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Published: 2007-04-16 00:00:00

There could soon be more whitebait fritters sizzling in Hauraki pans if a planned Environment Waikato project goes ahead.

The council is striving to increase biodiversity across the region by creating areas where plants and animals can thrive, using the land its ratepayers already own.

Biodiversity is the variety of life – the individual species, the genes they comprise and the ecosystems they collectively form.

“The Waihou River catchment is a great place to start because we administer a lot of land in this area under the Waihou Valley flood protection scheme,” environmental officer Michelle Gibbs said.

“In conjunction with Fish and Game New Zealand we’ve already identified about a dozen sites we could use for biodiversity enhancement.”

These sites are now being ranked according to factors such as ecological values, cost issues, ease of access and flood management impacts.

“This is about integrating different areas of work we do to make the best possible use of the land we have available and maximising community benefits,” Environment Waikato River and Catchment Services Committee chairman Andra Neeley said.

“Flood management, for example, is not the only way to extract value from Waihou Valley Scheme land. As a council one of our objectives is to increase biodiversity across the region, so why not create wetlands and plant trees on the floodplains we already manage?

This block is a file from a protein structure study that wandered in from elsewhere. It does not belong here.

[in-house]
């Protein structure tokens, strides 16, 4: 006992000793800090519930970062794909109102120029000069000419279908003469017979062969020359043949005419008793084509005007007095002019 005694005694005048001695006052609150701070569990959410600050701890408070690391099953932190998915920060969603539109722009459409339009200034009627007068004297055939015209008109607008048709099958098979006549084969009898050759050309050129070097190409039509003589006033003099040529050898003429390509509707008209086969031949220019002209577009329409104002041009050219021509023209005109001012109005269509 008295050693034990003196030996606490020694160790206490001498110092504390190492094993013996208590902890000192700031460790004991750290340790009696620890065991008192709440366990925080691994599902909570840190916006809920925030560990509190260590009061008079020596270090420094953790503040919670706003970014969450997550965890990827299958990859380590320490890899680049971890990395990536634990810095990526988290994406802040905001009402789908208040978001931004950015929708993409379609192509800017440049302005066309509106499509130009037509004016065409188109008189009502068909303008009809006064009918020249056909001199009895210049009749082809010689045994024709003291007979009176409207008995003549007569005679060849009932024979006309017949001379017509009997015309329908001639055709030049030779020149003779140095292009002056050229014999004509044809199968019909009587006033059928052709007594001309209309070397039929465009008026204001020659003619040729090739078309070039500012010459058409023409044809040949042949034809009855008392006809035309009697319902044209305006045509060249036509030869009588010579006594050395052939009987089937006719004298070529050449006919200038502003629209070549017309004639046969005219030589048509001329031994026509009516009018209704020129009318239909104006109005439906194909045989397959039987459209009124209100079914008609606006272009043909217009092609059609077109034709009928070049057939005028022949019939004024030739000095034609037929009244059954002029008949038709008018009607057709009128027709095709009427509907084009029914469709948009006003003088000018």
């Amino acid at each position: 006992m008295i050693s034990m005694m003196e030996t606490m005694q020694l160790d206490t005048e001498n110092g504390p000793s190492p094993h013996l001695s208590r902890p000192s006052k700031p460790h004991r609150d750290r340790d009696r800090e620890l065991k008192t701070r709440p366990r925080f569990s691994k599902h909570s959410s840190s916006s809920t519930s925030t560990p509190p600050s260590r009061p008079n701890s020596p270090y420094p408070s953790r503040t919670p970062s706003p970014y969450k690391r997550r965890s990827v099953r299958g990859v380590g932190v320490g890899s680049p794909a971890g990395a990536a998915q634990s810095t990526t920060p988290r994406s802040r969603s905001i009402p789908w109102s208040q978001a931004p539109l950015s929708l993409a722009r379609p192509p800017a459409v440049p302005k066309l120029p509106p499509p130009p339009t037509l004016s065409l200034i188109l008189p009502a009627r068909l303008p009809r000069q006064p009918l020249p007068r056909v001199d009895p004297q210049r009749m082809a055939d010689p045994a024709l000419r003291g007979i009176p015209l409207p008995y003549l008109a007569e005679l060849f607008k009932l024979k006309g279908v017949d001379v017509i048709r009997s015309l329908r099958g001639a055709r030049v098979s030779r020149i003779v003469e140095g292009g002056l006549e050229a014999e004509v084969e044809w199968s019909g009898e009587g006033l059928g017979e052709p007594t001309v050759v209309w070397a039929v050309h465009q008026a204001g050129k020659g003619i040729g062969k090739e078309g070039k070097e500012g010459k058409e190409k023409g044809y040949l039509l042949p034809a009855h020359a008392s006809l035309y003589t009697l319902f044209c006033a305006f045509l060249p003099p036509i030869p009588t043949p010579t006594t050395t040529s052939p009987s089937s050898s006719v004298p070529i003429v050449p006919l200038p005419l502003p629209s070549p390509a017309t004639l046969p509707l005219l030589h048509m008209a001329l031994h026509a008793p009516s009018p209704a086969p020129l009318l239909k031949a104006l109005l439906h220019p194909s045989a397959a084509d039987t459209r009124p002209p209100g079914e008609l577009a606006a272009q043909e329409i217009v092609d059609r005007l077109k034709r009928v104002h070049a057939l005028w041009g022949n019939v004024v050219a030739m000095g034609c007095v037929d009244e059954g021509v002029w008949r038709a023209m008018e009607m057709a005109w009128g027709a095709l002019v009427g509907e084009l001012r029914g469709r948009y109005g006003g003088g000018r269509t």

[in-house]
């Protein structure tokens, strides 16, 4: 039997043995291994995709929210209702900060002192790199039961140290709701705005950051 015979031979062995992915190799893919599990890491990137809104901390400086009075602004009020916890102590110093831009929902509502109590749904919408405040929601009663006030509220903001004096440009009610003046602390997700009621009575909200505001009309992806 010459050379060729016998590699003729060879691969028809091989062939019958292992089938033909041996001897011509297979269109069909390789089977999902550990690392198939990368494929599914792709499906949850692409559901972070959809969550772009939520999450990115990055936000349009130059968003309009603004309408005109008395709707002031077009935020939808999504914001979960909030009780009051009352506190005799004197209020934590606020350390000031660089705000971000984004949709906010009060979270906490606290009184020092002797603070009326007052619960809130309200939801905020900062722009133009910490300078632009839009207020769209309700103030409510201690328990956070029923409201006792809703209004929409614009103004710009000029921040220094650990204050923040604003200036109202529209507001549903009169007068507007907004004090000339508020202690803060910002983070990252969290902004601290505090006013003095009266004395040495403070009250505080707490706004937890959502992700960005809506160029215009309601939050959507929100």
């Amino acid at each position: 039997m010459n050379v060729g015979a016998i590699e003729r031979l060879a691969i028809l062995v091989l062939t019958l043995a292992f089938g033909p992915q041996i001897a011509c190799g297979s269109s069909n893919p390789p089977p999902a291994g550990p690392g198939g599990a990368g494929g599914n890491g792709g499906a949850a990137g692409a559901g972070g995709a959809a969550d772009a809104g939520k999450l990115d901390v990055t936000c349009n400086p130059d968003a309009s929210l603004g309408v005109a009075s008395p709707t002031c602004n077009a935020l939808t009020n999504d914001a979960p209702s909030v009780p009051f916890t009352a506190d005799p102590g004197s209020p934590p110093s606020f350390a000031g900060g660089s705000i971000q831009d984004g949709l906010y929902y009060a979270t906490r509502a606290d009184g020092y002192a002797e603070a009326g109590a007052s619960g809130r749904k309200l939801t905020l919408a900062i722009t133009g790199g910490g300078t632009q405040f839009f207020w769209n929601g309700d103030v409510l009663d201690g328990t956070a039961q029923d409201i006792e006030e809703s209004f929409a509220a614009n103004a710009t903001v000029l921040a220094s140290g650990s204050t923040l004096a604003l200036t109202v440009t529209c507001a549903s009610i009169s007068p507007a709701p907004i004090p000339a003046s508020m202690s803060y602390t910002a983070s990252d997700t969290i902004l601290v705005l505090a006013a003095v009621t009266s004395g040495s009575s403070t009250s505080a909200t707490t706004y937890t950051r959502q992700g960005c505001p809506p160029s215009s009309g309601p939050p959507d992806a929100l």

“Recreational groups such as Fish and Game New Zealand stand to benefit as wildlife populations flourish, the environment benefits and the wider community benefits through enhanced aesthetics and by having more recreational opportunities.

“Maintaining the original flood management function of the land is, of course, crucial to any project we undertake. Extensive flood modeling work will be carried out to ensure any enhancement work we do on floodplains will not interfere with the ability of the land to cope with excess water flows. And it will be important to take possible sea level rises and climate change into account.”

One wetland project next to the Waihou River near Ferry Rd, about 10 minutes north of Paeroa, is already being investigated.

“Soil in this area has already been dug up to top up a nearby stop bank and we will be taking more in the coming year,” Ms Gibbs said. “The resulting hole could easily be turned into a tidal wetland, which would provide habitat for wildlife and, potentially, a recreational area for duck shooters.”

Inanga, one of the species that make up whitebait, spawn in tidal wetlands, most of which have been lost in the Waihou River areas as land has been drained for farming.

“We hope inanga will swim into our new wetland on the spring high tide in March and April and lay their eggs in the long native grasses and rushes,” Ms Gibbs said. “When the next spring tide comes around May the eggs will wash into the water and the inanga larvae will be washed out into the Firth of Thames for a few months of growing before returning up the rivers in the spring whitebait run. That’s got to be good for whitebaiters all over Hauraki and the Firth of Thames.”

The flax, cabbage trees, kahikatea, native grasses and rushes planted in the wetland will also provide habitat for birds and insects.

“We’re not exactly sure how the wetland will look yet but we will continue to work with Fish and Game and the local community on our plan,” Ms Gibbs said.